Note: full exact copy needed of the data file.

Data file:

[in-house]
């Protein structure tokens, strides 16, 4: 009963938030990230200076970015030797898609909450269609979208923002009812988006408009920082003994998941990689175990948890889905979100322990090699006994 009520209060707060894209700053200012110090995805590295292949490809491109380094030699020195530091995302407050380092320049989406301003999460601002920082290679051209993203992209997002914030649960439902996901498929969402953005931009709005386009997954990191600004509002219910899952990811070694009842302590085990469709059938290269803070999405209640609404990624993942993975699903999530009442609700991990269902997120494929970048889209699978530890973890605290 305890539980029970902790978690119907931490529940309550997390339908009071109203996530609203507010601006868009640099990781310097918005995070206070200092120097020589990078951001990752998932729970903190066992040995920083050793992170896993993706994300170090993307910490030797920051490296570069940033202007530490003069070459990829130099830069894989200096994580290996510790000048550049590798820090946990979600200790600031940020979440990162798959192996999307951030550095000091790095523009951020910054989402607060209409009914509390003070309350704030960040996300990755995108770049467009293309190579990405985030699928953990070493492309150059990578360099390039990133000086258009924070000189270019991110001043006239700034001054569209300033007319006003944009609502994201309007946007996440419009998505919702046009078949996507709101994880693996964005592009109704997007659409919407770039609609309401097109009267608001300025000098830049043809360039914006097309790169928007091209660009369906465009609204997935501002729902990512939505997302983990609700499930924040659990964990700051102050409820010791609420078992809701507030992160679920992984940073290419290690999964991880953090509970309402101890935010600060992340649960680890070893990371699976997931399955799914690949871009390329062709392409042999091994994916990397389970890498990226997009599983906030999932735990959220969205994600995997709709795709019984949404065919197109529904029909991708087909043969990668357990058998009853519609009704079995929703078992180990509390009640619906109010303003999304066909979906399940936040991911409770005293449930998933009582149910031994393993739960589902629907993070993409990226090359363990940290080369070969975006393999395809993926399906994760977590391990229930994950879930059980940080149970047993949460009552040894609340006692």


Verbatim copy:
[in-house]
């Protein structure tokens, strides 16, 4: 009963938030990230200076970015030797898609909450269609979208923002009812988006408009920082003994998941990689175990948890889905979100322990090699006994 009520209060707060894209700053200012110090995805590295292949490809491109380094030699020195530091995302407050380092320049989406301003999460601002920082290679051209993203992209997002914030649960439902996901498929969402953005931009709005386009997954990191600004509002219910899952990811070694009842302590085990469709059938290269803070999405209640609404990624993942993975699903999530009442609700991990269902997120494929970048889209699978530890973890605290 305890539980029970902790978690119907931490529940309550997390339908009071109203996530609203507010601006868009640099990781310097918005995070206070200092120097020589990078951001990752998932729970903190066992040995920083050793992170896993993706994300170090993307910490030797920051490296570069940033202007530490003069070459990829130099830069894989200096994580290996510790000048550049590798820090946990979600200790600031940020979440990162798959192996999307951030550095000091790095523009951020910054989402607060209409009914509390003070309350704030960040996300990755995108770049467009293309190579990405985030699928953990070493492309150059990578360099390039990133000086258009924070000189270019991110001043006239700034001054569209300033007319006003944009609502994201309007946007996440419009998505919702046009078949996507709101994880693996964005592009109704997007659409919407770039609609309401097109009267608001300025000098830049043809360039914006097309790169928007091209660009369906465009609204997935501002729902990512939505997302983990609700499930924040659990964990700051102050409820010791609420078992809701507030992160679920992984940073290419290690999964991880953090509970309402101890935010600060992340649960680890070893990371699976997931399955799914690949871009390329062709392409042999091994994916990397389970890498990226997009599983906030999932735990959220969205994600995997709709795709019984949404065919197109529904029909991708087909043969990668357990058998009853519609009704079995929703078992180990509390009640619906109010303003999304066909979906399940936040991911409770005293449930998933009582149910031994393993739960589902629907993070993409990226090359363990940290080369070969975006393999395809993926399906994760977590391990229930994950879930059980940080149970047993949460009552040894609340006692």